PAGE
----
CS 552, Spring 1998
Guidelines for User-Centered Design
From C. Pancake, 1997,"Improving the Quality of Numerical Software
through User-Centered Design," in The Quality of Numerical
Software: Assessment and Enhancement, ed. R. Boisvert, Chapman & Hall,
London, pp. 44-60.
- Focus on the users and their needs.
Before even beginning to plan new software, ask these questions:
- Will this do something that users do now? If so, what constrains
the productivity of their current method?
- Else, is this something that users have specifically asked for?
If so, why aren't they doing it now? (e.g., too time-consuming,
needs special OS support, etc.)
- Else, how are you going to convince them they need it?
- Carry out a detailed analysis of users' tasks and task
The first step in UCD is to study the intended audience. Visit customer
sites and meet with potential users (installers and support staff, as well
as end users). Make sure you understand the users' current task structure:
how the users currently accomplish the tasks, what their underlying
logical model is and how it is organized into sub-tasks, and typical strategies
and problem work-arounds. Then, make an educated guess about what their
future strategies will be (remember that using a system changes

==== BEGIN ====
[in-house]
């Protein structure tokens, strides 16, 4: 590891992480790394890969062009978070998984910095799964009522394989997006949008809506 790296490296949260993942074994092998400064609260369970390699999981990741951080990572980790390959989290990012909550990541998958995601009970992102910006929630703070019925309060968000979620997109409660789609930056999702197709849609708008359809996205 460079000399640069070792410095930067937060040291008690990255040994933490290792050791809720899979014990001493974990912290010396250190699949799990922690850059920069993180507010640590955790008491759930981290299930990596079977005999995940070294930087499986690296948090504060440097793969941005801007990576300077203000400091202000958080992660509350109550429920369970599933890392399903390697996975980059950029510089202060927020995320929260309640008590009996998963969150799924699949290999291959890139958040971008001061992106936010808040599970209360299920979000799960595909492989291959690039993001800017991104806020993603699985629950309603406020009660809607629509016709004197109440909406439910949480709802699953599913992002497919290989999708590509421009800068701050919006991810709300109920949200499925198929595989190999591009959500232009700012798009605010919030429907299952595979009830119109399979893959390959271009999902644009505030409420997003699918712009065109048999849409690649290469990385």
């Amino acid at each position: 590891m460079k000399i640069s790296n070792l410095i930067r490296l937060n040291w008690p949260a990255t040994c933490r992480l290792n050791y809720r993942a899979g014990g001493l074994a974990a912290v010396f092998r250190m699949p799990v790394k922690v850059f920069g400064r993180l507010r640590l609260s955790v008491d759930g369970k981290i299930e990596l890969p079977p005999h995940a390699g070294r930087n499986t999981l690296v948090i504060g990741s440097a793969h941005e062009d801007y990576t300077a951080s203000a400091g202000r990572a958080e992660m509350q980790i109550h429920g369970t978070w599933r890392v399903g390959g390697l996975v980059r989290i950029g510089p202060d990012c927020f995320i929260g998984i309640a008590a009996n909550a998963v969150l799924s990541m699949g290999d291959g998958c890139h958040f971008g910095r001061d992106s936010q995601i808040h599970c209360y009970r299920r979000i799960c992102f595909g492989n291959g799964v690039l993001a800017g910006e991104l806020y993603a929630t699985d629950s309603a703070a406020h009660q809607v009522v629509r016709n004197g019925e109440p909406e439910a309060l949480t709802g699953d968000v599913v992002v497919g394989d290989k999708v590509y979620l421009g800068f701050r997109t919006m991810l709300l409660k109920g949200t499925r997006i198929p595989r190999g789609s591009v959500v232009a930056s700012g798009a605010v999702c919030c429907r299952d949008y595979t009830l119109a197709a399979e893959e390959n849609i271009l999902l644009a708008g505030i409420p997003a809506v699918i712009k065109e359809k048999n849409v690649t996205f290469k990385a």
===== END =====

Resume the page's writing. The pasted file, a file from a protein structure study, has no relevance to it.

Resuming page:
Based on the task analysis, use a task-oriented organization for the
interface. Establish what users tasks need to be supported. Visually
identify the key tasks in some way, and make the tasks self-explanatory.
- Carry out early testing and evaluation with users.
Expose representative groups of users to paper prototypes and ask them
what they expect will happen, or what they think a representation means.
Capitalize on the phenomenon of attention as a searchlight. Pay
close attention to where users are focusing their attention;
nothing else is being
processed mentally. Use this information to restructure the interface
so that it seems more "natural" to the user.
- Design iteratively with many cycles of design / user-test /
Capitalize on the phenomenon of selective
attention by watching how user attention shifts from one area of the
interface to another during tests. Use this information to avoid elements
that are distracting. If a switch in attention needs to be made, make
sure it has significant content. Use think-aloud protocols so you can
understand the users' logic. If something isn't clear, always
re-design it, even if you're convinced that it should have been obvious
to the user. Refine the design incrementally, so that you benefit from
each round of testing.